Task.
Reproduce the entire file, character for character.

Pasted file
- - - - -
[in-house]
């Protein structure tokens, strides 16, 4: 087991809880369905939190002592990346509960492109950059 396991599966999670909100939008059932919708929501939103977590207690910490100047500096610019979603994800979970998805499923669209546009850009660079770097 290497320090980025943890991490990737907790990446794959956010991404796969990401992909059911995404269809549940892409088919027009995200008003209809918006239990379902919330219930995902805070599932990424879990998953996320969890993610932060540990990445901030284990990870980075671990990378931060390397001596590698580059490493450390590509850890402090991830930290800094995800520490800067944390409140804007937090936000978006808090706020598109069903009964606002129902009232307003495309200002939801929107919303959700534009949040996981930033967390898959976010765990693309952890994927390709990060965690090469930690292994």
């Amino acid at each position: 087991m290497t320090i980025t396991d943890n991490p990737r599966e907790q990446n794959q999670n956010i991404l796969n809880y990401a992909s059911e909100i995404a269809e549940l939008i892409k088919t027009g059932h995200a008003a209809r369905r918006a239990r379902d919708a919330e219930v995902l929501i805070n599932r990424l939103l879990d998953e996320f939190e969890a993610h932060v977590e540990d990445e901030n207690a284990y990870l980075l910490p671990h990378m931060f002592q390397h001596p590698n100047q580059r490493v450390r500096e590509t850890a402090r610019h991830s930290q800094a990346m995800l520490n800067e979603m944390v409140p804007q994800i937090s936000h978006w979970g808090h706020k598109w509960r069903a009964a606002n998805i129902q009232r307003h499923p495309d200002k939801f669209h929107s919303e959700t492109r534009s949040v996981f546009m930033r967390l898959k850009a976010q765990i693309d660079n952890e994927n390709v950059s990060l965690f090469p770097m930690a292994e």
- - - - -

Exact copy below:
[in-house]
């Protein structure tokens, strides 16, 4: 087991809880369905939190002592990346509960492109950059 396991599966999670909100939008059932919708929501939103977590207690910490100047500096610019979603994800979970998805499923669209546009850009660079770097 290497320090980025943890991490990737907790990446794959956010991404796969990401992909059911995404269809549940892409088919027009995200008003209809918006239990379902919330219930995902805070599932990424879990998953996320969890993610932060540990990445901030284990990870980075671990990378931060390397001596590698580059490493450390590509850890402090991830930290800094995800520490800067944390409140804007937090936000978006808090706020598109069903009964606002129902009232307003495309200002939801929107919303959700534009949040996981930033967390898959976010765990693309952890994927390709990060965690090469930690292994």
């Amino acid at each position: 087991m290497t320090i980025t396991d943890n991490p990737r599966e907790q990446n794959q999670n956010i991404l796969n809880y990401a992909s059911e909100i995404a269809e549940l939008i892409k088919t027009g059932h995200a008003a209809r369905r918006a239990r379902d919708a919330e219930v995902l929501i805070n599932r990424l939103l879990d998953e996320f939190e969890a993610h932060v977590e540990d990445e901030n207690a284990y990870l980075l910490p671990h990378m931060f002592q390397h001596p590698n100047q580059r490493v450390r500096e590509t850890a402090r610019h991830s930290q800094a990346m995800l520490n800067e979603m944390v409140p804007q994800i937090s936000h978006w979970g808090h706020k598109w509960r069903a009964a606002n998805i129902q009232r307003h499923p495309d200002k939801f669209h929107s919303e959700t492109r534009s949040v996981f546009m930033r967390l898959k850009a976010q765990i693309d660079n952890e994927n390709v950059s990060l965690f090469p770097m930690a292994e």